Bloomberg could seriously alter the race for the White House, a new CNN/Opinion Research Corporation poll finds.
WASHINGTON (CNN) - New York City Mayor Michael Bloomberg - who left the Republican Party last week - could have a serious impact on the 2008 presidential race, rivaling billionaire Ross Perot's influence in 1992, a new CNN/Opinion Research Corporation poll suggests.
In the new poll's three-way matchups among registered voters, Democratic frontrunner Sen. Hillary Clinton would hold a slight edge in an all-New York race with 41 percent, compared to Republican frontrunner Rudy Giuliani's 38 percent and Bloomberg's 17.
In a two-way matchup, Clinton and Giuliani are effectively tied, 49-48 percent, with a sampling error of 3.5 percentage points.
In a race pitting Sen. Barack Obama, D-Illinois, against Sen. John McCain, R-Arizona, and Bloomberg, Obama drew 40 percent; McCain, 34 percent; and Bloomberg, 21. Without the New York mayor, Obama would edge McCain 48-44 percent, according to the poll.
The poll showed a possible Giuliani-Obama race a statistical dead heat, with Giuliani at 48 percent and Obama at 46 percent. But Obama led Fred Thompson by a wide margin, 52 percent to 40 percent, the survey found.
About a third of Americans - 33 percent - said they would be very or fairly likely to consider voting for an independent presidential candidate. That is considerably less than in June 1992, when 47 percent said they were likely to consider an independent. Ross Perot ended up taking 19 percent of the popular vote with an independent bid that year.
Bloomberg's decision to abandon the GOP last week has fueled speculation that the two-term billionaire mayor will mount an independent presidential bid. Bloomberg called that talk "very flattering" Wednesday, but said he has no intention of seeking the White House.
The poll, conducted for CNN by Opinion Research Corp., surveyed 1,029 adults between Friday and Sunday. It had a sampling error of 3 percentage points.
Meanwhile, in the race for the Republican nomination, former Sen. Fred Thompson trails only Giuliani in a new poll of Republican presidential contenders.
Thompson, who has not yet officially declared his candidacy, saw his support grow from 11 percent in an April survey to 19 percent in the latest poll, taken Friday through Sunday. The former Tennessee senator and "Law & Order" star announced June 1 that he was forming a fund-raising committee, an early step toward a campaign.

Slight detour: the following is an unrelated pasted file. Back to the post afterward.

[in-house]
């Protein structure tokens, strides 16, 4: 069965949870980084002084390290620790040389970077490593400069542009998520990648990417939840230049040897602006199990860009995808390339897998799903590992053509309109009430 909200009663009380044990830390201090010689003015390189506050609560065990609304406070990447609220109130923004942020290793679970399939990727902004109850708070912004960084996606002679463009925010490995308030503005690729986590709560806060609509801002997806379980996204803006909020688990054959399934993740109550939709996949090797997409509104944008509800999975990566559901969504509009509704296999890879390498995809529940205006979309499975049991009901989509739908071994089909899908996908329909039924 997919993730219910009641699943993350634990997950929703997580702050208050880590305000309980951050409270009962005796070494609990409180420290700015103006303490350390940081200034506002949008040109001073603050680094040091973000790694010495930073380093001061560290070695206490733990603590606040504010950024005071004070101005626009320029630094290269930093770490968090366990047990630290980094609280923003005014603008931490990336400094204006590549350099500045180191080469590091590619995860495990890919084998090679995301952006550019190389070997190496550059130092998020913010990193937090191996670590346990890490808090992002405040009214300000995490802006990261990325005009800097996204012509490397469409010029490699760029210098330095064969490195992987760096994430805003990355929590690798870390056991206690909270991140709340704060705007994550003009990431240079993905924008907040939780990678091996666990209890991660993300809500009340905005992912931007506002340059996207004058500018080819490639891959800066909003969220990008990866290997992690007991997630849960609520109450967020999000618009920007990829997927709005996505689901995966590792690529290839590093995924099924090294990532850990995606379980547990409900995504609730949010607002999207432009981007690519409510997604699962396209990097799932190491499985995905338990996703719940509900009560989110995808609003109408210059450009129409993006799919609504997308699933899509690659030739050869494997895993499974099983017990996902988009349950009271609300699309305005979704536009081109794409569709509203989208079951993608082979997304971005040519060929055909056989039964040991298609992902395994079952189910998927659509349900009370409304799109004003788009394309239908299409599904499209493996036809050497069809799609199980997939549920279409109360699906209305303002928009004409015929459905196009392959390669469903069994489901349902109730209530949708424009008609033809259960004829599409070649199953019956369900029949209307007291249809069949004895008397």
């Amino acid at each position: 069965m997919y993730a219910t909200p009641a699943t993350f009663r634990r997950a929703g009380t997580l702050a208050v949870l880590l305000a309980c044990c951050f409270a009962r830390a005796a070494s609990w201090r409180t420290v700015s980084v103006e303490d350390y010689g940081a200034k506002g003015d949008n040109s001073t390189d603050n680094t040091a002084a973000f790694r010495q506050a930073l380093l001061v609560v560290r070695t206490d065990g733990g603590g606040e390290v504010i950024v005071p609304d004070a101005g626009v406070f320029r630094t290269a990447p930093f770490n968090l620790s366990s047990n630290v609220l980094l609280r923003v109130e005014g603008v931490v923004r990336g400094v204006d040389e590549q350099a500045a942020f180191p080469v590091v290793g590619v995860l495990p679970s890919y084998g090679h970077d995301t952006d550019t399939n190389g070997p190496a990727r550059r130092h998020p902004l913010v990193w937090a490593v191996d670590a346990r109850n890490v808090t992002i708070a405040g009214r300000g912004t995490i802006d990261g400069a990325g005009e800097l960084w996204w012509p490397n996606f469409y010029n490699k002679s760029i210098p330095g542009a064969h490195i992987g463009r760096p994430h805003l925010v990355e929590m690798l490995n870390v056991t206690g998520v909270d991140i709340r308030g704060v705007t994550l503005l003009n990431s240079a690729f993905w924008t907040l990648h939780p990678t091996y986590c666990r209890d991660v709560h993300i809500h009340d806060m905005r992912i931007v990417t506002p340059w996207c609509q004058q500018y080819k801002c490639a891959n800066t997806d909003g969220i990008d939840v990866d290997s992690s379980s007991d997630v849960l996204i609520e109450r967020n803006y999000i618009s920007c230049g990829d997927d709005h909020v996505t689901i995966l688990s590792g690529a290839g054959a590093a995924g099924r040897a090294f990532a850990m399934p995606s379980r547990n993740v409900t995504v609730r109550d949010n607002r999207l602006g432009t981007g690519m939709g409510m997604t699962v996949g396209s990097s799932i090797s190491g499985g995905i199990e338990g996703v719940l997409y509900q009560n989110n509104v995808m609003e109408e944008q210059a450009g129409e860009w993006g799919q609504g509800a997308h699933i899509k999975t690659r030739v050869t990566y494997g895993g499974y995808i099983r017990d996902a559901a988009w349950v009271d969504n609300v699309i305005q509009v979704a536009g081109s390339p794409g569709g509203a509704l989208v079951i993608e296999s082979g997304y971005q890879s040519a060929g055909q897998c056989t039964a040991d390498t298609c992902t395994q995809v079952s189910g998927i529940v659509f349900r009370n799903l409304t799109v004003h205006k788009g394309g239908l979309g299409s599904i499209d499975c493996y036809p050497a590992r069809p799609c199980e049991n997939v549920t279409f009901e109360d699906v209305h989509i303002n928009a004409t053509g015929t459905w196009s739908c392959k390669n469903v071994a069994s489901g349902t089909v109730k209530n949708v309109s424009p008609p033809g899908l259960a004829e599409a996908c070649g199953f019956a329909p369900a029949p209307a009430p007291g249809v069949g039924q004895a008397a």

Giuliani led among Republicans and GOP-leaning independents with 31 percent support, followed by Thompson with 21 percent. McCain followed with 19 percent and former Massachusetts Gov. Mitt Romney drew 11 percent.
Among the other GOP contenders, former Arkansas Gov. Mike Huckabee and Texas congressman Ron Paul were tied with 2 percent; Sen. Sam Brownback of Kansas, Rep. Tom Tancredo of Colorado and former Wisconsin governor and Health and Human Services Secretary Tommy Thompson came in with 1 percent each; and former Virginia Gov. Jim Gilmore and Rep. Duncan Hunter of California drew less than half of 1 percent.
The GOP ratings had a sampling error of 5 percentage points.
Among Democrats and Democratic-leaning independents, preferences were essentially unchanged from previous polls. Clinton led the list of contenders with 43 percent, without former Vice President Al Gore included in the race. Obama trailed with 25 percent, and former Sen. John Edwards of North Carolina ran third with 17 percent.
Among the second-tier candidates, New Mexico Gov. Bill Richardson had 5 percent support; Senate Foreign Relations Committee Chairman Joseph Biden of Delaware, 3 percent; and Ohio Rep. Dennis Kucinich, 2 percent. Connecticut Sen. Christopher Dodd and former Sen. Mike Gravel of Alaska each had less than half of 1 percent support.
The sampling error on the Democratic lineup was 4.5 percentage points.
If Gore got into the Democratic race, he would run third with 16 percent, holding Clinton to 35 percent and knocking Edwards down to 13 percent. Obama's support would fall to 23 percent.
Gore, the party's 2000 presidential nominee, has said he has no plans to run again.
Meanwhile, on the Republican side, former House Speaker Newt Gingrich has said he will decide whether to seek the White House in the fall. Gingrich would run fifth in the GOP field with 8 percent, behind Romney at 9 percent, McCain at 18 percent, Thompson at 19 and Giuliani at 30.